Browsing named entities in Rebellion Record: a Diary of American Events: Documents and Narratives, Volume 9. (ed. Frank Moore). You can also browse the collection for Ware or search for Ware in all documents.

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e wounded men on board the Deerhound were carefully attended to until her arrival here, when they were taken to the Sailors' Home, in the Canute road. Several of the men are more or less scarred, but they are all about the town to-day, and the only noticeable case is that of a man who was wounded in the groin, and that but slightly. Captain Semmes and his First Lieutenant, Mr. J. M. Kill, are staying at Kelway's Hotel, in Queen's Terrace, where the gallant commander is under the care of Dr. Ware, a medical gentleman of this town, his right hand being slightly splintered by a shell. When the men came on board the Deerhound, they had nothing on but their drawers and shirts, having been stripped to fight; and one of the men, with a sailor's devotedness, insisted on seeing his captain, who was then lying in Mr. Lancaster's cabin in a very exhausted state, as he had been intrusted by Captain Semmes with the ship's papers, and to no one else would he give them up. The men were all ver
g Thirty-fifth Georgia, who evinced fearlessness and good judgment, not only in this affair, but throughout the whole expedition. He was wounded on this occasion, but remained always on duty, at the head of his regiment. His Adjutant, too, Lieutenant Ware, was conspicuous for his gallantry, and sealed with his life his devotion to the cause of his country, as did other valuable officers, whose names have been reported to you. I have also, as the result of this action, to regret the loss from a regiments, which held the advance line of pickets. We captured, all together, one Captain and ten privates, four of the latter being wounded. Colonel Smith recovered twenty stand of arms from the battle-field. Our loss consisted of Third Lieutenant Ware and private S. S. Hankin, captured, and private Dardy Johnson, killed, of the cavalry, and two privates killed, and four wounded, of the Forty-fourth Georgia regiment. Some six of the First North Carolina volunteers were missing last nig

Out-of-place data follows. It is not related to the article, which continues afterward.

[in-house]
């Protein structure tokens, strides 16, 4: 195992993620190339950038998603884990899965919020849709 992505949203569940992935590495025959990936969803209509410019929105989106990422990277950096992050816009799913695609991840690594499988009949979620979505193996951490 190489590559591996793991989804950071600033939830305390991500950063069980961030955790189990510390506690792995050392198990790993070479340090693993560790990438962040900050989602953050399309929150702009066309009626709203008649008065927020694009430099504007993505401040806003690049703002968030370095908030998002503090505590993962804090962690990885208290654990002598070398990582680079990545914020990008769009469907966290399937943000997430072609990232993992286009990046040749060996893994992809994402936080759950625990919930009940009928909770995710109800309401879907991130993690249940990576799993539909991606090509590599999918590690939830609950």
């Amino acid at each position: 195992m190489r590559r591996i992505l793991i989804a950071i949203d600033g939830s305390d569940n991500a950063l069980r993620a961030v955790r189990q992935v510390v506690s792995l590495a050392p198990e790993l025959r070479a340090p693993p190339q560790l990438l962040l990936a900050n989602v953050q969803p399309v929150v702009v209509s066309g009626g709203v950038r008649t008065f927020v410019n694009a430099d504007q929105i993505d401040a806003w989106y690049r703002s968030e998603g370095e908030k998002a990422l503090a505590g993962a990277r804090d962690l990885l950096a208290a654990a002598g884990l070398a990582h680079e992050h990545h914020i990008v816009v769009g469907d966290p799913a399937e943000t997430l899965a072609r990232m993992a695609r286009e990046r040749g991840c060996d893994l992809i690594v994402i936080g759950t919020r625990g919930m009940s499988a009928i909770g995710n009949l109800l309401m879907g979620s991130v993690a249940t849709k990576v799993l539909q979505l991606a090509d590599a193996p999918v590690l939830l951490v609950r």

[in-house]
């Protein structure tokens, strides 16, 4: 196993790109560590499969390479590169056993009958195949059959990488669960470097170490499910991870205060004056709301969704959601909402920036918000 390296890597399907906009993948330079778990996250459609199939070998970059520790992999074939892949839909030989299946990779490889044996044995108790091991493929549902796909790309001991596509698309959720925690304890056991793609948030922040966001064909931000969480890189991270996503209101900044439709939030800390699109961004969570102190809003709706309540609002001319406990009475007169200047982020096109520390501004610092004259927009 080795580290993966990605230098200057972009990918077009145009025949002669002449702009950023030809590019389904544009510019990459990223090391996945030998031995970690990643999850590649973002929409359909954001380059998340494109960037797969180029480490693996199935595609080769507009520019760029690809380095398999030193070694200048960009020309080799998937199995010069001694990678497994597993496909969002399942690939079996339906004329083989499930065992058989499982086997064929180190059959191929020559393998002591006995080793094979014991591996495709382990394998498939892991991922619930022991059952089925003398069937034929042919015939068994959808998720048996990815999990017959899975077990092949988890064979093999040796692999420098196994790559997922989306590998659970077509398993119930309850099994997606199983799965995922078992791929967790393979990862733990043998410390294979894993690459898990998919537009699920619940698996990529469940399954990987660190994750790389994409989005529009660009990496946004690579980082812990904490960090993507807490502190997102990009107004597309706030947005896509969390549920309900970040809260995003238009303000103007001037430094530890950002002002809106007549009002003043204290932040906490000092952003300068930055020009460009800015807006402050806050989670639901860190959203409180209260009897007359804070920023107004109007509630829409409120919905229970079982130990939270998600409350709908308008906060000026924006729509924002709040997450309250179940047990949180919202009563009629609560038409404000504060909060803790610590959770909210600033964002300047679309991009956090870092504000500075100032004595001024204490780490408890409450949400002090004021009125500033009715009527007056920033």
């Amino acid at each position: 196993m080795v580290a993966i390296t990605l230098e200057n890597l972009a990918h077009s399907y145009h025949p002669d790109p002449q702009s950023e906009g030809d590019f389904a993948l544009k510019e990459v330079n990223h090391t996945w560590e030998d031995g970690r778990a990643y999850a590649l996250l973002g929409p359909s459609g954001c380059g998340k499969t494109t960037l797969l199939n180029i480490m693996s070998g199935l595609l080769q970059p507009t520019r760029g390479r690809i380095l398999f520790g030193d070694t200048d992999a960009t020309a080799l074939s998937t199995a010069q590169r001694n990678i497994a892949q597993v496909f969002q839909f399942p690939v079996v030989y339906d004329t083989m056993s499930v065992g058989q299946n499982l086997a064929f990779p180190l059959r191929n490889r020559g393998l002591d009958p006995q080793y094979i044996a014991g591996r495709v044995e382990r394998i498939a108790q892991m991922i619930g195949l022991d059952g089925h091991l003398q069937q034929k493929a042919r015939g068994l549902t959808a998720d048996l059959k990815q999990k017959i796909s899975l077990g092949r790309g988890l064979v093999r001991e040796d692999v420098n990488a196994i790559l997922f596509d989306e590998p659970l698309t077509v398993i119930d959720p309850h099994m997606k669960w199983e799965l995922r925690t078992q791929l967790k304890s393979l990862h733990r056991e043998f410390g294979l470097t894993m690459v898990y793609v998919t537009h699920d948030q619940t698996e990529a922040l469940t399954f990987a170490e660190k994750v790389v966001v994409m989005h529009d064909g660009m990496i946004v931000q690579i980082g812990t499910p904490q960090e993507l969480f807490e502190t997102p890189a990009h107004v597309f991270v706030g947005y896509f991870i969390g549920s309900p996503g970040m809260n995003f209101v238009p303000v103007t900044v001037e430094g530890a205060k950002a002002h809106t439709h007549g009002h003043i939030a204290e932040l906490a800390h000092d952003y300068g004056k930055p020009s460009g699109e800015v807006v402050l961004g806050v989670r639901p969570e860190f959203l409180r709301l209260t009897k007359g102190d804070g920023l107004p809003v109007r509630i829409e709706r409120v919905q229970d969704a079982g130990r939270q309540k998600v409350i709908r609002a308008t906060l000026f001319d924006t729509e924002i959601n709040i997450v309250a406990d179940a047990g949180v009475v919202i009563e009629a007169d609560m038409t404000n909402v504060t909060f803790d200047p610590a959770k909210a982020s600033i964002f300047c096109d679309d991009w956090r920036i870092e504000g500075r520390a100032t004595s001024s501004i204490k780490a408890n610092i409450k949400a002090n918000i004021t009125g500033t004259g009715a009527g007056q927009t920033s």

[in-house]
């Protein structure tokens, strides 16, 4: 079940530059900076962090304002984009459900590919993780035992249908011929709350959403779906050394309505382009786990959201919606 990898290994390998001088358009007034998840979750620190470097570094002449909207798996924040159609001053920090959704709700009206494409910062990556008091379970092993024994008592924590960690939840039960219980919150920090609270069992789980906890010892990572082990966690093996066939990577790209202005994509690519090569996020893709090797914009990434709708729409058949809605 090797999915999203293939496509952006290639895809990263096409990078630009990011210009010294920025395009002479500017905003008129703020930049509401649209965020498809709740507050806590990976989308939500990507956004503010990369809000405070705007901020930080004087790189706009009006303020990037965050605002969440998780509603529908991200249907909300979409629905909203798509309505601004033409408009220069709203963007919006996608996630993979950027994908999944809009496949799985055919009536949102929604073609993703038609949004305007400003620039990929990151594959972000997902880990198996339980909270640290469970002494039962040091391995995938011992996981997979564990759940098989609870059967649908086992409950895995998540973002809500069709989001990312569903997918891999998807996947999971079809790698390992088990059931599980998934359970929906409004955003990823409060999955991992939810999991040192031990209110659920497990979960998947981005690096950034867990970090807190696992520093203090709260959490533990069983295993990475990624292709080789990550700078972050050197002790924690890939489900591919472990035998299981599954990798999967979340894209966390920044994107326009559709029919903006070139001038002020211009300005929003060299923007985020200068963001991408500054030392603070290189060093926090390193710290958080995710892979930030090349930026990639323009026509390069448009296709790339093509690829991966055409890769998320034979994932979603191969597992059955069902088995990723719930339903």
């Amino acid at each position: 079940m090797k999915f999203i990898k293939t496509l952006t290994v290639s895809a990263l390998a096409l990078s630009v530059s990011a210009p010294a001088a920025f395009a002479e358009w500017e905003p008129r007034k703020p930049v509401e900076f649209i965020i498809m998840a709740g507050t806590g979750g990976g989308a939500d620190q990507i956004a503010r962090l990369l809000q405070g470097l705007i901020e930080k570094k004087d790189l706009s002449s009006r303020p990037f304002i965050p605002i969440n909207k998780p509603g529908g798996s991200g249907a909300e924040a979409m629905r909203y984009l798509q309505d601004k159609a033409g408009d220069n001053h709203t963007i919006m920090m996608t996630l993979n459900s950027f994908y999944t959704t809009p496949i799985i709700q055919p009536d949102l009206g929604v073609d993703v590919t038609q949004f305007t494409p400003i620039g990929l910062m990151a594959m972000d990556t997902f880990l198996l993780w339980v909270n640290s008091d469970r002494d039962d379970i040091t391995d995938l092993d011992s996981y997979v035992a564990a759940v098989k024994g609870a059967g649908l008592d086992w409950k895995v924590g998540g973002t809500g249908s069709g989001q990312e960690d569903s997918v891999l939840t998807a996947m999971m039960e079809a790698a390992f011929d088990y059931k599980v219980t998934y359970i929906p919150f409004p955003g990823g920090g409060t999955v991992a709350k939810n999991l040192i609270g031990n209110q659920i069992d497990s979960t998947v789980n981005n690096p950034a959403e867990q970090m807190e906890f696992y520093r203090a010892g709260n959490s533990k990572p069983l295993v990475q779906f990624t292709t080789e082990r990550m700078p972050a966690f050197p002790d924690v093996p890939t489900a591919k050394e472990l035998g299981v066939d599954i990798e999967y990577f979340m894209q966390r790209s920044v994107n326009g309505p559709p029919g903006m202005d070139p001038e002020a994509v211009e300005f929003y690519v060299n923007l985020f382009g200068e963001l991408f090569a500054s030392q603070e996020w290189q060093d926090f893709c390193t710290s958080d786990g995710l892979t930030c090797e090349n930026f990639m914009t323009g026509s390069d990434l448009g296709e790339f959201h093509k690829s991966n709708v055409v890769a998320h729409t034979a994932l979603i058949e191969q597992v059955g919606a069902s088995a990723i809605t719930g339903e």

by sunset, July twenty-ninth. General D. H. Hill, commanding, having been reported to early in the day, by telegram, and later by a member of my staff sent forward for the purpose, we encamped that evening a short distance beyond the city, on the Suffolk road. About midnight a despatch from General Hill was brought me, indicating Coggin's Point as our destination, and directing me to have my command ready to march early the next morning. Meantime, Major Allen, of Claremont, arrived at Mr. Ware's, where I was lodging, and gave me information, deemed valuable, respecting the river and the shipping. This we proceeded, very early on the thirtieth, to submit to General Hill. We had, however, set out, and preferred not halting for a conversation, and as Major Allen's duty lay in a different direction, we could make but slight use of his knowledge. The infantry force and several batteries brought by General Hill, and the artillery under my command, reached Perkinson's sawmill, some